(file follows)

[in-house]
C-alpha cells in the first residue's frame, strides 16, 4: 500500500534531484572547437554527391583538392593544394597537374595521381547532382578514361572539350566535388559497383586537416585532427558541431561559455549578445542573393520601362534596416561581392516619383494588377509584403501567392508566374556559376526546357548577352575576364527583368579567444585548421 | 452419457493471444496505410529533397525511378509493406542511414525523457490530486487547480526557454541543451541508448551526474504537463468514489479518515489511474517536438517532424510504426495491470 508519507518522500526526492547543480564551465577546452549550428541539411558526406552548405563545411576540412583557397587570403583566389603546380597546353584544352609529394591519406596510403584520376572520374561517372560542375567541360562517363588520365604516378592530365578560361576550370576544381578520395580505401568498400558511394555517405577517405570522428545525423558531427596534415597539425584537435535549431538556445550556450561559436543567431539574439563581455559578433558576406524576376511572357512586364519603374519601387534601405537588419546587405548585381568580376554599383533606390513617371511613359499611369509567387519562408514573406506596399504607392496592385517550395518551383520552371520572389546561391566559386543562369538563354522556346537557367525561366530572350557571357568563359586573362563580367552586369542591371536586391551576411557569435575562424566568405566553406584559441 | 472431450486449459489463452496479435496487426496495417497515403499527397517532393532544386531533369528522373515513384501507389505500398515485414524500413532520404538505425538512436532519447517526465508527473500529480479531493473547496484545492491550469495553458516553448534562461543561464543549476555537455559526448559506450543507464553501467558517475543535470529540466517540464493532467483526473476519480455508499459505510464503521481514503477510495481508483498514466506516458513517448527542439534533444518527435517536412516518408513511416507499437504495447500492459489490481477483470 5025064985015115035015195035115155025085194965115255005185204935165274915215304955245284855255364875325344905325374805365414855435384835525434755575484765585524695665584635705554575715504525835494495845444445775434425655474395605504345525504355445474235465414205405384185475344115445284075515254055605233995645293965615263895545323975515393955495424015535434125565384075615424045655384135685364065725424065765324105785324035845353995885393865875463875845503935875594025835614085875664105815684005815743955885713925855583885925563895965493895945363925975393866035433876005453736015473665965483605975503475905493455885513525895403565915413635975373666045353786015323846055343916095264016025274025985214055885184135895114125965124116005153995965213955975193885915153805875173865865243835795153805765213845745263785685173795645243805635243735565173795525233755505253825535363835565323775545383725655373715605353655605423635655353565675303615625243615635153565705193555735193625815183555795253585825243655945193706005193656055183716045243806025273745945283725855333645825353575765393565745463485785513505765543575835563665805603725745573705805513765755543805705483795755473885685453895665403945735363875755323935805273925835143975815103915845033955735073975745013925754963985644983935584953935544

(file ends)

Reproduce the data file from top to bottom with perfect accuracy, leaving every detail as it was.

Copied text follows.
[in-house]
C-alpha cells in the first residue's frame, strides 16, 4: 500500500534531484572547437554527391583538392593544394597537374595521381547532382578514361572539350566535388559497383586537416585532427558541431561559455549578445542573393520601362534596416561581392516619383494588377509584403501567392508566374556559376526546357548577352575576364527583368579567444585548421 | 452419457493471444496505410529533397525511378509493406542511414525523457490530486487547480526557454541543451541508448551526474504537463468514489479518515489511474517536438517532424510504426495491470 508519507518522500526526492547543480564551465577546452549550428541539411558526406552548405563545411576540412583557397587570403583566389603546380597546353584544352609529394591519406596510403584520376572520374561517372560542375567541360562517363588520365604516378592530365578560361576550370576544381578520395580505401568498400558511394555517405577517405570522428545525423558531427596534415597539425584537435535549431538556445550556450561559436543567431539574439563581455559578433558576406524576376511572357512586364519603374519601387534601405537588419546587405548585381568580376554599383533606390513617371511613359499611369509567387519562408514573406506596399504607392496592385517550395518551383520552371520572389546561391566559386543562369538563354522556346537557367525561366530572350557571357568563359586573362563580367552586369542591371536586391551576411557569435575562424566568405566553406584559441 | 472431450486449459489463452496479435496487426496495417497515403499527397517532393532544386531533369528522373515513384501507389505500398515485414524500413532520404538505425538512436532519447517526465508527473500529480479531493473547496484545492491550469495553458516553448534562461543561464543549476555537455559526448559506450543507464553501467558517475543535470529540466517540464493532467483526473476519480455508499459505510464503521481514503477510495481508483498514466506516458513517448527542439534533444518527435517536412516518408513511416507499437504495447500492459489490481477483470 5025064985015115035015195035115155025085194965115255005185204935165274915215304955245284855255364875325344905325374805365414855435384835525434755575484765585524695665584635705554575715504525835494495845444445775434425655474395605504345525504355445474235465414205405384185475344115445284075515254055605233995645293965615263895545323975515393955495424015535434125565384075615424045655384135685364065725424065765324105785324035845353995885393865875463875845503935875594025835614085875664105815684005815743955885713925855583885925563895965493895945363925975393866035433876005453736015473665965483605975503475905493455885513525895403565915413635975373666045353786015323846055343916095264016025274025985214055885184135895114125965124116005153995965213955975193885915153805875173865865243835795153805765213845745263785685173795645243805635243735565173795525233755505253825535363835565323775545383725655373715605353655605423635655353565675303615625243615635153565705193555735193625815183555795253585825243655945193706005193656055183716045243806025273745945283725855333645825353575765393565745463485785513505765543575835563665805603725745573705805513765755543805705483795755473885685453895665403945735363875755323935805273925835143975815103915845033955735073975745013925754963985644983935584953935544